Sport Works has delivered educational sport mentoring programmes across Stockton, Middlesbrough, Hartlepool and right across the North East since 2009 for local authorities, schools and community groups across the region; often targeting the most disruptive, disenfranchised and vulnerable young people.
“It’s about changing individuals perceptions of themselves because until you can instil self-belief you will never change the outcome,” said Neil Cameron managing director of Sport Works Limited.
He has competed alongside long jump champion’ Chris Tomlinson and had the same coach as Jonathan Edwards, was a sport science lecturer at the tender age of 21 and soon after became an elite performance manager for England Athletics at Gateshead International Stadium.
He said: “I’ve been fortunate to work with some of sports’ greats and experience what is required mentally to succeed, or cope with failure, at the very highest level. But we’re not looking for the next Alan Shearer here, we simply want to improve outcomes in young people and this is something that can require a very different approach for different people.
“Whether it’s helping somebody who lives with disability have a better standard of living or someone else from a deprived background gain a qualification they wouldn’t have previously considered possible, then that is our goal.”
Neil recruited operations manager Jamie Cairns, a highly decorated youth team football coach from Gateshead who received a national award for coaching from World Cup winner Sir Geoff Hurst and a £10,000 cheque on behalf of his then club, Rutherford AFC, from Newcastle United’s Stephen Taylor as part of becoming a Nike Ambassador – all whilst still a teenager.
“I suppose I did a lot whilst still very young but I supported my mum who brought my brother and I up more or less on her own when my parents divorced, so I had to be responsible,” said Jamie.
“The coaching started when I was 14 at Rutherford AFC because my brother and his friends were deemed not good enough for a team and thought we will prove them wrong so I started an under 10’s team. We had a lot of success over the years as a result of our attitude and I learned so much about how to get the best out of people. I became the youngest member of the senior management team at 16 years old, with my colleagues in their late 40s early 50s.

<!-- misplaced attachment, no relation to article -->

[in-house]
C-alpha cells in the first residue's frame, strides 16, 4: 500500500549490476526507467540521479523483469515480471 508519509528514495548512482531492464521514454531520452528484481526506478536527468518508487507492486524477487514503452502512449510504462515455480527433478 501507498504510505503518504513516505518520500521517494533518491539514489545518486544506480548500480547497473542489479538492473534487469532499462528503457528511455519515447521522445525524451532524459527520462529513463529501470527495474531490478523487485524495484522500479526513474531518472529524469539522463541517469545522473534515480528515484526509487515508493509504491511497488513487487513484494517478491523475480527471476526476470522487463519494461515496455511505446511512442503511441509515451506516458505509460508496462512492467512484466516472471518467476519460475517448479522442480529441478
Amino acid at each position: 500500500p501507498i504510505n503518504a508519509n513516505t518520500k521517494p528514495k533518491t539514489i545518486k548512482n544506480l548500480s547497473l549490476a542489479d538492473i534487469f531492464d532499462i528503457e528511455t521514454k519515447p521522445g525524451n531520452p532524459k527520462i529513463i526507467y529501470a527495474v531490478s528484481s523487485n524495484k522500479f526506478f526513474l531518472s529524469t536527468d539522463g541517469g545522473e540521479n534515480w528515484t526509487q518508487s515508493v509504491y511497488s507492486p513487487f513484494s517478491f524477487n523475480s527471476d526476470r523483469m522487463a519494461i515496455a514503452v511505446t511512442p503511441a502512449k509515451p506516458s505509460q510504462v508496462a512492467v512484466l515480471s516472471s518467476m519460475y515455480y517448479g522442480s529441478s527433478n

“When I was awarded the national young volunteer FA coaching award it was amazing to get to meet Geoff Hurst but it was the openness and words of Sir Trevor Brooking with his views on focusing on the development of people that inspired me.”
Neil heads up a 15 strong team of committed qualified sport trainers who are set to deliver government traineeships as part of their overall educational sports programme offering.
The Government backed Traineeships in Sport programme is a 10 to 15 week course targeted at any 16 to 24 year olds who wish to access the programme, including those not already in education or training (NEET). It’s designed to bridge the gap between education and apprenticeships or other FE or higher education qualifications. With many young people experiencing barriers to progression commonly outside of their control it can often lead to them dropping out of education entirely with responsibility landing on the state for the fallout.
Neil said: “We work with local authorities, schools, community groups anyone in fact who requires support for young people who may be on the wrong path and need to recalibrate. For them sport educational programmes are a fantastic way to engage, providing a level of focus that has perhaps been lost in the more traditional classroom setting.”
Sport Works is a social enterprise registered as a Community Interest Company which includes a national franchise operation. With its head office at The Core in the centre of Newcastle the company will shortly be rolling out the Traineeship model nationally.